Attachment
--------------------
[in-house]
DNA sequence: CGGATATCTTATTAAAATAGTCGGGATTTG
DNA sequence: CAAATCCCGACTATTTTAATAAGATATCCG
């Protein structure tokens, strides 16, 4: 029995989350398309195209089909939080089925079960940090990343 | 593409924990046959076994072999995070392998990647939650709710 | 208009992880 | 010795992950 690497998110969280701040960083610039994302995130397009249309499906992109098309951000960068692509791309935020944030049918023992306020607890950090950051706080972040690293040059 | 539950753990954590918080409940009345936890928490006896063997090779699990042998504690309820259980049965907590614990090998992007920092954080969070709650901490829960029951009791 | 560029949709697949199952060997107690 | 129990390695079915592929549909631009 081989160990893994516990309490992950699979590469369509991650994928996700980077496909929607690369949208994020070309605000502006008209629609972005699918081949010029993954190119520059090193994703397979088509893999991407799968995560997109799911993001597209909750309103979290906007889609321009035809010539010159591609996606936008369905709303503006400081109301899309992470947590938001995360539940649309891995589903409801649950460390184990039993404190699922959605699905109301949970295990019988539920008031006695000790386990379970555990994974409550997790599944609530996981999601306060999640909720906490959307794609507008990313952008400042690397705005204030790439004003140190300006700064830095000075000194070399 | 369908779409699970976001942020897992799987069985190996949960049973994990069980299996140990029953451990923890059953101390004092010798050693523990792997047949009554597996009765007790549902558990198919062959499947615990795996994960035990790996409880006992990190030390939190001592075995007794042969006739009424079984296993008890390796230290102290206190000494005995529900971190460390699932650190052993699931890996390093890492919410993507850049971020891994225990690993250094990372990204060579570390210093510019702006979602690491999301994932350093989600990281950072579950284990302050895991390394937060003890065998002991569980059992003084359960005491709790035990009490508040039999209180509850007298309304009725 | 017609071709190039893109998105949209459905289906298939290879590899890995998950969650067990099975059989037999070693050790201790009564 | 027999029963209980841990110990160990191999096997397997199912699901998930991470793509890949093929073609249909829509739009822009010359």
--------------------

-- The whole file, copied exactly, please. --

[in-house]
DNA sequence: CGGATATCTTATTAAAATAGTCGGGATTTG
DNA sequence: CAAATCCCGACTATTTTAATAAGATATCCG
């Protein structure tokens, strides 16, 4: 029995989350398309195209089909939080089925079960940090990343 | 593409924990046959076994072999995070392998990647939650709710 | 208009992880 | 010795992950 690497998110969280701040960083610039994302995130397009249309499906992109098309951000960068692509791309935020944030049918023992306020607890950090950051706080972040690293040059 | 539950753990954590918080409940009345936890928490006896063997090779699990042998504690309820259980049965907590614990090998992007920092954080969070709650901490829960029951009791 | 560029949709697949199952060997107690 | 129990390695079915592929549909631009 081989160990893994516990309490992950699979590469369509991650994928996700980077496909929607690369949208994020070309605000502006008209629609972005699918081949010029993954190119520059090193994703397979088509893999991407799968995560997109799911993001597209909750309103979290906007889609321009035809010539010159591609996606936008369905709303503006400081109301899309992470947590938001995360539940649309891995589903409801649950460390184990039993404190699922959605699905109301949970295990019988539920008031006695000790386990379970555990994974409550997790599944609530996981999601306060999640909720906490959307794609507008990313952008400042690397705005204030790439004003140190300006700064830095000075000194070399 | 369908779409699970976001942020897992799987069985190996949960049973994990069980299996140990029953451990923890059953101390004092010798050693523990792997047949009554597996009765007790549902558990198919062959499947615990795996994960035990790996409880006992990190030390939190001592075995007794042969006739009424079984296993008890390796230290102290206190000494005995529900971190460390699932650190052993699931890996390093890492919410993507850049971020891994225990690993250094990372990204060579570390210093510019702006979602690491999301994932350093989600990281950072579950284990302050895991390394937060003890065998002991569980059992003084359960005491709790035990009490508040039999209180509850007298309304009725 | 017609071709190039893109998105949209459905289906298939290879590899890995998950969650067990099975059989037999070693050790201790009564 | 027999029963209980841990110990160990191999096997397997199912699901998930991470793509890949093929073609249909829509739009822009010359």